Belgrade-Pristina negotiations: Dialogue or misunderstanding?

By Kateryna Shymkevych

The negotiations between Serbia and Kosovo resumed in Brussels with the mediation of the EU in July 2020. However, the normalization of relations, as hoped for in the EU, did not happen. Expert working groups met during the summer and autumn of 2020. They discussed issues related to the settlement of property problems, the search for missing persons, and access to mass graves in Kosovo and Serbia. Pristina and Belgrade have promised access to secret documents to help locate mass graves and missing persons.

Several rounds of talks failed because Serbia and Kosovo constantly put forward new conditions for cooperation. Although it should be noted, the process of searching for missing persons has significantly accelerated. Mass graves have been found in Serbia and Kosovo where experts still work.

But even here, a scandal erupted between the parties, as neither Belgrade nor Pristina allowed Serbian and Kosovo officials to visit the graves. The only significant achievement in the negotiations that have been going on since 2011 was the signing of an agreement on economic normalization. This was due to active intervention in the White House dialogue. Donald Trump has appointed his representative Richard Grenell in the Belgrade-Pristina dialogue. Grenell organized in September 2020 to meet Alexander Vucic and Abdullah Hoti in Washington. It was important for Donald Trump to state that the USA remains in the Balkans.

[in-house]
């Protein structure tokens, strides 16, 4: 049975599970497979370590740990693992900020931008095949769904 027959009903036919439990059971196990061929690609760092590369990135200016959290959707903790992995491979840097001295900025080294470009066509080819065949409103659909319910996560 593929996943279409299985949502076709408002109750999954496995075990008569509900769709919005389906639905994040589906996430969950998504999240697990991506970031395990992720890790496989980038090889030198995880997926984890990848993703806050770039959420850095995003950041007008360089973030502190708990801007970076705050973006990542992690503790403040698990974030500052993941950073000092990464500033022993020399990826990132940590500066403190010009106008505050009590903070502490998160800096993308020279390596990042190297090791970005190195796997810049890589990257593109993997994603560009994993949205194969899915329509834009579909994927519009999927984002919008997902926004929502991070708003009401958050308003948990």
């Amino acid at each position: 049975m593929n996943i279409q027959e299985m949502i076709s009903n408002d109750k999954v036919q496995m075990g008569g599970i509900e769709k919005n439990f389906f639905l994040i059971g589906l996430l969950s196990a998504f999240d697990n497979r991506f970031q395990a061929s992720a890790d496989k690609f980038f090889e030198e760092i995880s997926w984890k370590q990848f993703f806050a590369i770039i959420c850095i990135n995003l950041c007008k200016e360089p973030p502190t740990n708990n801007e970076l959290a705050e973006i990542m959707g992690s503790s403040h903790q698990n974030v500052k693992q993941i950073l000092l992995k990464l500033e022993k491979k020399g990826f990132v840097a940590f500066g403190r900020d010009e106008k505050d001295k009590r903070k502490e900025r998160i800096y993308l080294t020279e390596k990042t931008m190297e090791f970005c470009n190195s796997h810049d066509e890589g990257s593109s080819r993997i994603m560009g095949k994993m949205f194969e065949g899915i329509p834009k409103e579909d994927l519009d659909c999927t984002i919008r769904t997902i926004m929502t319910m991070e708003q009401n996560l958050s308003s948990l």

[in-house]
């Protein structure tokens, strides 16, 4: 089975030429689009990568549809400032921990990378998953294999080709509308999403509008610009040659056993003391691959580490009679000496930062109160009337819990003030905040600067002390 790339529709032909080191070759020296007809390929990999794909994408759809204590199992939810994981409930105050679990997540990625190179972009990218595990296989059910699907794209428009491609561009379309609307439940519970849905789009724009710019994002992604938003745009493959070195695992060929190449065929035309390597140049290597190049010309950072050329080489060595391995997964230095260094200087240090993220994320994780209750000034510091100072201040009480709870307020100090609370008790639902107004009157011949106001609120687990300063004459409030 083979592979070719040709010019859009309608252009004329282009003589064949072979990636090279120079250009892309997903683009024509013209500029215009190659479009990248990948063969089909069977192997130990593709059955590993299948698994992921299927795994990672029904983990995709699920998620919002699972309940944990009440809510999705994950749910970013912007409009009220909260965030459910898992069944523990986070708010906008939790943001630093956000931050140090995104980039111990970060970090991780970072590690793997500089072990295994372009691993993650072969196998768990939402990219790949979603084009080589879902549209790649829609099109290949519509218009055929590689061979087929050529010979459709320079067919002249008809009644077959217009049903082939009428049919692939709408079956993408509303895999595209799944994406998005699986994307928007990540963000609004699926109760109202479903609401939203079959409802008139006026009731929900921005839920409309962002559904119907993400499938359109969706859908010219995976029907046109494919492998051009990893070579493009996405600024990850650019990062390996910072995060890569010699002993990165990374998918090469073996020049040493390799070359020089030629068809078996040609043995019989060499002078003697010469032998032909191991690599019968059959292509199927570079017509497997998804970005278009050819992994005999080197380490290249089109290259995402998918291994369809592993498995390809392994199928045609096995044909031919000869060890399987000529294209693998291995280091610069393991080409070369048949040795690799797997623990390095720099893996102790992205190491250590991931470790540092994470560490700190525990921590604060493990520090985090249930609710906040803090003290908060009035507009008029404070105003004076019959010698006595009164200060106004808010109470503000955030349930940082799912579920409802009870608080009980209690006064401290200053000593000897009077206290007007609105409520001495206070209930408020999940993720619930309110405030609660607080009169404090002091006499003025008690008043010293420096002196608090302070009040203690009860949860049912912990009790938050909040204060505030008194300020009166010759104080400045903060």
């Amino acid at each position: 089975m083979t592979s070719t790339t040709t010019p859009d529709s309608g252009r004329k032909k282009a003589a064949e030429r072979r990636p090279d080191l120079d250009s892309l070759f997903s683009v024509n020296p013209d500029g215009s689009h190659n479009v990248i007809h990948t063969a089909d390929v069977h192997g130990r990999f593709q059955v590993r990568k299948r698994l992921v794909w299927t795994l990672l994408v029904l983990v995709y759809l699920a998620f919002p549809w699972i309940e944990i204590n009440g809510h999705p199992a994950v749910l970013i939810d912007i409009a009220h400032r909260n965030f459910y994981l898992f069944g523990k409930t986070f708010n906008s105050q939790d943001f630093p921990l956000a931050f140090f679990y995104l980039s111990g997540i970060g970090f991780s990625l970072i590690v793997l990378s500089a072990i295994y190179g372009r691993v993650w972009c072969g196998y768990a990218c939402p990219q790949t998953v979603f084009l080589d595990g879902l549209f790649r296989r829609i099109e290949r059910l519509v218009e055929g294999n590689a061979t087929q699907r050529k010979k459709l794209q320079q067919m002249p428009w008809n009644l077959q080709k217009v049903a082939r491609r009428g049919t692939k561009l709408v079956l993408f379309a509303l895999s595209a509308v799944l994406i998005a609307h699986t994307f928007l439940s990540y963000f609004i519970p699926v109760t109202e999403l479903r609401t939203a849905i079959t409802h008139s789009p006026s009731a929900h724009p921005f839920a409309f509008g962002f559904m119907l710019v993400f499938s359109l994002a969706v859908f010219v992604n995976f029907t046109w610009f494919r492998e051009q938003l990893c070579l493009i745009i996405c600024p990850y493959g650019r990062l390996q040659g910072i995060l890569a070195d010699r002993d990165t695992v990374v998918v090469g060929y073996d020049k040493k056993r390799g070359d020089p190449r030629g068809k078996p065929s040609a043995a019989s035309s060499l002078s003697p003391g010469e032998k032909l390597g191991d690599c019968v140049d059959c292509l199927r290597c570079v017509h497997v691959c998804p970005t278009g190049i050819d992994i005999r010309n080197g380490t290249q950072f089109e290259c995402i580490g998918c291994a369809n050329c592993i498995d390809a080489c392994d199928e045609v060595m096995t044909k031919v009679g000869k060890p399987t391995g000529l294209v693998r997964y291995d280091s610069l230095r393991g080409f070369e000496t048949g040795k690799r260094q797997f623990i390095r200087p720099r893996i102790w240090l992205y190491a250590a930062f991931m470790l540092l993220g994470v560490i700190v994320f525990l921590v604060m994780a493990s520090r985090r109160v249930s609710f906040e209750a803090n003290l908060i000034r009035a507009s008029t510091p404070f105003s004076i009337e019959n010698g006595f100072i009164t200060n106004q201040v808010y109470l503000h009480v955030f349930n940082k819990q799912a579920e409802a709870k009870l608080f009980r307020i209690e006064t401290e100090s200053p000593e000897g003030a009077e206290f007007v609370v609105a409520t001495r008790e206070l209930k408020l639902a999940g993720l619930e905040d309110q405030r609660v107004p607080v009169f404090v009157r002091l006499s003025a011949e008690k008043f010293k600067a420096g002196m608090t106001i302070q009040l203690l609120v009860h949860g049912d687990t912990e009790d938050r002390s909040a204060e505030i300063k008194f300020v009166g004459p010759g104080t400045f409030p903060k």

The agreement created the illusion of a possible political understanding, the essence of which is to establish bilateral relations between Belgrade and Pristina. This is the result sought in the EU, which does not take into account the peculiarities of the long-running confrontation between Serbia and Kosovo. Alexander Vucic has repeatedly stated that he will never go for the recognition of Kosovo’s independence. At the same time, he demands that Pristina comply with the terms of the 2013 Brussels Agreement, which provides for the establishment of the Community of Serb Municipalities in Kosovo to protect the interests and rights of the Serb minority. Their appearance was confirmed in 2015 when the parties to the dialogue agreed to establish the Association of Serbian Municipalities. According to the agreement, the Association will have its president, vice-president, and a local parliament.

Both the Brussels agreement and the 2015 agreement on the Association of Serbian Municipalities do not contradict Kosovo’s current laws on local self-government. The government of Albina Kurti strongly opposes the implementation of the provisions of these documents, which, like the previous governments of the self-proclaimed republic, refers to the decision of the Constitutional Court of Kosovo from 2015. Judges then ruled that the formation of the Association of Serbian Municipalities was impossible because it violated the Kosovo Constitution. It seems that Brussels does not see or does not want to see such a dilemma, because the EU continues to emphasize the need to resume the Belgrade-Pristina dialogue.